New global disaster plan aims to lower deaths and losses

by Megan Rowling | @meganrowling | Thomson Reuters Foundation
Wednesday, 18 March 2015 09:50 GMT

Samuel (L) stands with his father Phillip in the ruins of their home in Port Vila, the capital city of the Pacific island nation of Vanuatu, after a monster cyclone that tore through the South Pacific island nation, March 16, 2015. REUTERS/Dave Hunt/Pool

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Negotiators at U.N. conference in Sendai are still haggling over controversial parts of the blueprint

By Megan Rowling

SENDAI, Japan, March 18 (Thomson Reuters Foundation) - A new global plan to combat disasters, scheduled to be adopted in Japan on Wednesday, contains targets to substantially lower deaths and the number of people affected over the next 15 years, as well as curb economic losses, according to a draft of the agreement.

Negotiators from 186 governments at the U.N. conference on disaster risk reduction in the city of Sendai are still haggling over controversial parts of the blueprint, which will replace the current 10-year Hyogo Framework for Action.

They have agreed on six out of seven proposed targets, said development experts sitting in on the talks as observers.

Margareta Wahlström, head of the U.N. Office for Disaster Risk Reduction (UNISDR), told the Thomson Reuters Foundation she was confident the negotiators in Sendai - which was hit by a major earthquake and tsunami in 2011 - would reach an agreement on a new non-binding plan.

"It may not be to everyone's optimum expectation, but for me what is important is that we have the disaster risk reduction part" in the 15-year agreement, she said.

Negotiators were still debating whether to mention conflict as a factor that makes people more vulnerable to disasters, and the terms on which technology - that can help with early warning or insurance, for example - should be transferred from rich to poor nations.

Another stumbling block was the thorny issue of the funding developing countries say they need from donor nations.

Wealthy governments were reluctant to make hard-and-fast commitments to boost finance in Sendai, although Japan on Saturday promised $4 billion of help over four years.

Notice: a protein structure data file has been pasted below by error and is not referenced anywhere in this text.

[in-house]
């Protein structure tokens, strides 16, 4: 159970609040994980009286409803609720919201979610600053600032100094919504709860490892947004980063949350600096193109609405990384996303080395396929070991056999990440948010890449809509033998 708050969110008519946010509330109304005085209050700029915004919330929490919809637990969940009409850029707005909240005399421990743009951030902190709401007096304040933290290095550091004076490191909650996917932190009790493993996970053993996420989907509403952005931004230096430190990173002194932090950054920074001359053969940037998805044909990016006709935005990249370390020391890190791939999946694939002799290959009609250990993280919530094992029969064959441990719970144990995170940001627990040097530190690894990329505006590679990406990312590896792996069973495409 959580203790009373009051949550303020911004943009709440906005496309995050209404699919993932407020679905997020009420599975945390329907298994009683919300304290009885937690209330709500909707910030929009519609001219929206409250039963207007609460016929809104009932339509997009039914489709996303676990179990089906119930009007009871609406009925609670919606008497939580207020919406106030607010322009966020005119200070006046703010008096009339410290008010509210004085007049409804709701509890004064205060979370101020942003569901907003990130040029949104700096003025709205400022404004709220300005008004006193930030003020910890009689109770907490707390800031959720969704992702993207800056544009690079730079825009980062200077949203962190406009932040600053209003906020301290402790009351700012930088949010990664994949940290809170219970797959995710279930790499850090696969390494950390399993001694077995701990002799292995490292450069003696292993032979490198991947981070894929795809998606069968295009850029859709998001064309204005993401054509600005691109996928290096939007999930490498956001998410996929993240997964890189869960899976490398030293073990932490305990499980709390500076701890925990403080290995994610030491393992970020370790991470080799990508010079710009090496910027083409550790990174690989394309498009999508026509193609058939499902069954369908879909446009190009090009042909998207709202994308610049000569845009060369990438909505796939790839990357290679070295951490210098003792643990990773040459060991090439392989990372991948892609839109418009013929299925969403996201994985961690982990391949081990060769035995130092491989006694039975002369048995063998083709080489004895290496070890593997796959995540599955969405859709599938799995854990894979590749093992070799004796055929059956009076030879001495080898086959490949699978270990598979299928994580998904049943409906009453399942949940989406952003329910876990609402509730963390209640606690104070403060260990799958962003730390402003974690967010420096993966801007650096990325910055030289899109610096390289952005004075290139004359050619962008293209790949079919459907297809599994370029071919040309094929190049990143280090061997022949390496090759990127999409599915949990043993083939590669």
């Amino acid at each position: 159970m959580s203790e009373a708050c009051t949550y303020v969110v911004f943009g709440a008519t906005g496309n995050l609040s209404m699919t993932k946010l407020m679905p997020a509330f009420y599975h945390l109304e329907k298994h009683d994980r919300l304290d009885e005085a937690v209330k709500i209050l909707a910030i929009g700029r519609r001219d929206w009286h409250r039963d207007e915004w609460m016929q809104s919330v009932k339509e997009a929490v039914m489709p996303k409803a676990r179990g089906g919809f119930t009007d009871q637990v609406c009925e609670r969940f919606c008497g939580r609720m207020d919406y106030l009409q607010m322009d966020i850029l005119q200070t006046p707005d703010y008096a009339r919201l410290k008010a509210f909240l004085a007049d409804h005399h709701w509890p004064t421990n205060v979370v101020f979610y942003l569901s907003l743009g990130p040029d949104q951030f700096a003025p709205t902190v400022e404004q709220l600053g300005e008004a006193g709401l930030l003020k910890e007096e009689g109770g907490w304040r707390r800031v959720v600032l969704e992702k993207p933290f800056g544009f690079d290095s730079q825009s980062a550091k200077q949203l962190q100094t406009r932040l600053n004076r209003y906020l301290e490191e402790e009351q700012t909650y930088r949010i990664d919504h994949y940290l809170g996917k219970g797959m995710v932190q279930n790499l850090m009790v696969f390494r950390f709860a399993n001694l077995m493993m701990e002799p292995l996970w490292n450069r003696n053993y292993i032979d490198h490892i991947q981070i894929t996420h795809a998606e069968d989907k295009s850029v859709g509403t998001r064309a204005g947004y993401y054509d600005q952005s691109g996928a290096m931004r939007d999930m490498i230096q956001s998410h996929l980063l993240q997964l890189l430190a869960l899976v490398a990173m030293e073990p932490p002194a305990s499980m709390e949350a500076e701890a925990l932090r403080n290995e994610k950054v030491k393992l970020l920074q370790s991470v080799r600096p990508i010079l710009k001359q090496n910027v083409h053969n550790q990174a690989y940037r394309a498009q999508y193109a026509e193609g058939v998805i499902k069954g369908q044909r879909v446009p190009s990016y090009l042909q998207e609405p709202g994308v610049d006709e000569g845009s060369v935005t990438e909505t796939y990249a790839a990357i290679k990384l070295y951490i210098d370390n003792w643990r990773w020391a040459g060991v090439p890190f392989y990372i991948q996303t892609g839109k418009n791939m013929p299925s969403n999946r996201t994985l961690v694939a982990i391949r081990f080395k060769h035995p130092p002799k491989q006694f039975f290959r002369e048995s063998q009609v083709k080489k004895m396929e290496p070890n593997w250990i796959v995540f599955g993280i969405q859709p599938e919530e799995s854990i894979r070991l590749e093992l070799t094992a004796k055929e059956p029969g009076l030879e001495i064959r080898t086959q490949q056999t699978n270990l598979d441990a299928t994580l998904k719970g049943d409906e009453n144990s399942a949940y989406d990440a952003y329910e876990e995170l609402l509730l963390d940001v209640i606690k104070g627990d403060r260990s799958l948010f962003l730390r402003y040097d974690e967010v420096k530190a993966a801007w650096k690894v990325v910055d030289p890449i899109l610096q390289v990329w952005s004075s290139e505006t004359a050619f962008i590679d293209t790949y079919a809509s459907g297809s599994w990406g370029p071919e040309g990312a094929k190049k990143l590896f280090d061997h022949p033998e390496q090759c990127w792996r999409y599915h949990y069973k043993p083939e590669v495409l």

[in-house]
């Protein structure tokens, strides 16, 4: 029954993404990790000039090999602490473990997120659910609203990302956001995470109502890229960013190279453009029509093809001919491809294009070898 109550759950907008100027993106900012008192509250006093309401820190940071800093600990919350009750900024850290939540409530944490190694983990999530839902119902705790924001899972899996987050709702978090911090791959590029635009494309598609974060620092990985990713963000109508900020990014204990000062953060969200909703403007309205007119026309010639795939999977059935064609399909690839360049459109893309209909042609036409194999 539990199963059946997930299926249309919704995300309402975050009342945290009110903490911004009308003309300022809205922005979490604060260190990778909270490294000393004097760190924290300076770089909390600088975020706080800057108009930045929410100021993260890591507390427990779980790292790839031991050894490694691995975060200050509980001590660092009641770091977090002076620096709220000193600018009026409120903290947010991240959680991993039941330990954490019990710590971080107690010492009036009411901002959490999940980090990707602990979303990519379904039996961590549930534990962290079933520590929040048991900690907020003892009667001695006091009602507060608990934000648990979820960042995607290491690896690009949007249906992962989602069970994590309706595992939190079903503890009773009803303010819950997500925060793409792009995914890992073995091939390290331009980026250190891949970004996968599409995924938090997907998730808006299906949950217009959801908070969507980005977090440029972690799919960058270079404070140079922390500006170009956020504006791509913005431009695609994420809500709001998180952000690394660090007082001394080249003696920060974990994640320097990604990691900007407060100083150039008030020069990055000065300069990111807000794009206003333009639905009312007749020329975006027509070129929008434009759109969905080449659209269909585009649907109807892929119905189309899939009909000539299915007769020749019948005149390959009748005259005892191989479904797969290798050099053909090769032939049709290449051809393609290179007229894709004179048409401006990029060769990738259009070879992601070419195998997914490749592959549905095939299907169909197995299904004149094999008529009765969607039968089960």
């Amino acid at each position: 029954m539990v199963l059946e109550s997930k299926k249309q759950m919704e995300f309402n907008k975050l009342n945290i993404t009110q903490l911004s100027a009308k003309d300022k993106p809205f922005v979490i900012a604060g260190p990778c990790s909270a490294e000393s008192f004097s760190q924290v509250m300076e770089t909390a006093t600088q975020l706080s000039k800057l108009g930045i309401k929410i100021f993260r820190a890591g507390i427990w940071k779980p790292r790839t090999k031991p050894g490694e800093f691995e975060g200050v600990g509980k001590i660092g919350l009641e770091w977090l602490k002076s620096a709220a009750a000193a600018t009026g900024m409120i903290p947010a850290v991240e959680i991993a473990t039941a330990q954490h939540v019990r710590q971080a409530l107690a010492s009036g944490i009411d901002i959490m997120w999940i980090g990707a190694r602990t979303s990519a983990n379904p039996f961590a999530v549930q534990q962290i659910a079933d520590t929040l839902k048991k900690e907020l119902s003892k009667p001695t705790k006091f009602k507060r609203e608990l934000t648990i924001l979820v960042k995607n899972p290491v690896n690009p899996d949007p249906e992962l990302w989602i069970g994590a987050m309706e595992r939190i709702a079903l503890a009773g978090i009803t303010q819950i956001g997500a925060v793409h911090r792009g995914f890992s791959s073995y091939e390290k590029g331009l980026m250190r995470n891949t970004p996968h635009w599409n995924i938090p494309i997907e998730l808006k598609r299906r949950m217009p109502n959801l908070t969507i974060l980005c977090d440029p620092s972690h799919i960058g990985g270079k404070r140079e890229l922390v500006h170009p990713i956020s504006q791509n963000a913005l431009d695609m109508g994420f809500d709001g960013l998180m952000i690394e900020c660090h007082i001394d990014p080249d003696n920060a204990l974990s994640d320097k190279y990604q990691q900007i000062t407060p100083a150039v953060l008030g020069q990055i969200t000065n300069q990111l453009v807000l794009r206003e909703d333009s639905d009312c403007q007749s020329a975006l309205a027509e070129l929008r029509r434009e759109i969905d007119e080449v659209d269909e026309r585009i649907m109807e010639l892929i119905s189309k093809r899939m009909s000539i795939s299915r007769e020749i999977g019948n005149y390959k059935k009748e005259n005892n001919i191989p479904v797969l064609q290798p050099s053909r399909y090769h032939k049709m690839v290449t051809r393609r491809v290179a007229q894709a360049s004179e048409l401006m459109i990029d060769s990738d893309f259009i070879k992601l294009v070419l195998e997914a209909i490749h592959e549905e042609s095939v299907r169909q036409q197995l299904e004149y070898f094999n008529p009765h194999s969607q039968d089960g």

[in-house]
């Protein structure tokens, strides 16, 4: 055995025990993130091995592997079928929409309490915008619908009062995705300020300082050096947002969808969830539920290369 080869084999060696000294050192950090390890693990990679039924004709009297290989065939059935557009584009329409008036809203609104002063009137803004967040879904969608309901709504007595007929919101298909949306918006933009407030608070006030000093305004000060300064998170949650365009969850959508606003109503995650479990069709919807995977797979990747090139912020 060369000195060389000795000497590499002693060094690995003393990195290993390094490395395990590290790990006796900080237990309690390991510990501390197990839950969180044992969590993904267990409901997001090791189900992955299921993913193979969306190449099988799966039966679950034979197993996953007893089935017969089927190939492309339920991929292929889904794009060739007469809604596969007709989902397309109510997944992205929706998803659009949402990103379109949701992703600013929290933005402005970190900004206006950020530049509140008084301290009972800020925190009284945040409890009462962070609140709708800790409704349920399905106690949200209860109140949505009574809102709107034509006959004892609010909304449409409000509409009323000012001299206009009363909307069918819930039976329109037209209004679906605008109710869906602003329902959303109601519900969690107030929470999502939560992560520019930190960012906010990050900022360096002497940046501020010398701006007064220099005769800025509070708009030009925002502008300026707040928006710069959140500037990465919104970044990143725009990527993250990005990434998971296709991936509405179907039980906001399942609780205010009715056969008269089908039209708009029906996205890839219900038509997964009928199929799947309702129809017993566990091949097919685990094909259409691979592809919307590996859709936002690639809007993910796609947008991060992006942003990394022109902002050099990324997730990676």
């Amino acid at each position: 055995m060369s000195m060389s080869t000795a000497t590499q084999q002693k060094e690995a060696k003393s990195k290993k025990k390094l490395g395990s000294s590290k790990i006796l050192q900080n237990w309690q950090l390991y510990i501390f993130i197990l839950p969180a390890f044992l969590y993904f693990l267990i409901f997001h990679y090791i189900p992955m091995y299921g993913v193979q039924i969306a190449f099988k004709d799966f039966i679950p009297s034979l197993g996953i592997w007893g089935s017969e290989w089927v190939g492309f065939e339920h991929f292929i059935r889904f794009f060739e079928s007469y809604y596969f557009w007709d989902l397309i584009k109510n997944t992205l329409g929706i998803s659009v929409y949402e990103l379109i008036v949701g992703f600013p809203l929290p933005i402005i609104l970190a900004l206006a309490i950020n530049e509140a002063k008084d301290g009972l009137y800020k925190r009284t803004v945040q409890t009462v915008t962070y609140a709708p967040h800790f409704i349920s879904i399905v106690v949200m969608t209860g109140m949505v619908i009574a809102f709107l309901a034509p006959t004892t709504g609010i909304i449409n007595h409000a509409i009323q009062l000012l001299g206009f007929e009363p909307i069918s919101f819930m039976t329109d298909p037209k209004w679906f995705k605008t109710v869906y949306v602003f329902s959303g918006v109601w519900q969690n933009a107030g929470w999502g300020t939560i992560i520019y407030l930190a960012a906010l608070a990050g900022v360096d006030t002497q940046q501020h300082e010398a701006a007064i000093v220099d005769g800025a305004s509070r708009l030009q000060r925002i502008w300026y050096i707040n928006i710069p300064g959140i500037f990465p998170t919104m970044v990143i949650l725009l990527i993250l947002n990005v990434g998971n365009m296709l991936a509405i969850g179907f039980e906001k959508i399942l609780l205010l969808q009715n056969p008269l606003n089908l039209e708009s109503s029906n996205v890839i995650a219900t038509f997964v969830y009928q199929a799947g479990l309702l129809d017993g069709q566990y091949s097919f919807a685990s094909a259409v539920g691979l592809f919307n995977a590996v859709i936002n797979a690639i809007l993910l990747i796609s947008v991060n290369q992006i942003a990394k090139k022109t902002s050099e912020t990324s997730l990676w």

Experts welcomed the inclusion of the targets in the agreement, as they are lacking in the current framework.

But they were disappointed that earlier proposals for percentage goals had been rejected.

Instead the draft text includes aims to lower the global mortality rate from disasters between 2020 and 2030, compared to 2005 to 2015, as well as the proportion of people affected.

Another target is to reduce economic losses in relation to global GDP by 2030.

That may be difficult, new research suggested. A catastrophe modelling study from risk management firm AIR Worldwide showed there was little prospect of shrinking disaster losses from present levels of $240 billion per year.

"The study tells us that it is next to impossible to reduce existing levels of economic losses," Milan Simic of AIR Worldwide said, adding that the current numbers provide a baseline and context for improvement.

The draft also includes targets to reduce damage to infrastructure and disruption to basic services, including health and education facilities, and increase access to early warning systems and disaster risk information for the public.

"The (targets) give a reasonable guide to action, but will be challenging to measure," said Tom Mitchell, head of the climate and environment programme at the London-based Overseas Development Institute.

Some aid workers regretted that the new global plan did not focus enough on to how to improve lives in the most vulnerable communities.

"At the moment, we're saying that it's all about the resilience of the system and the governments and the international agreements, and we have lost sight of the people," said Richard Rumsey, director of disaster risk reduction with World Vision International.

(Reporting by Megan Rowling, editing by Alisa Tang)

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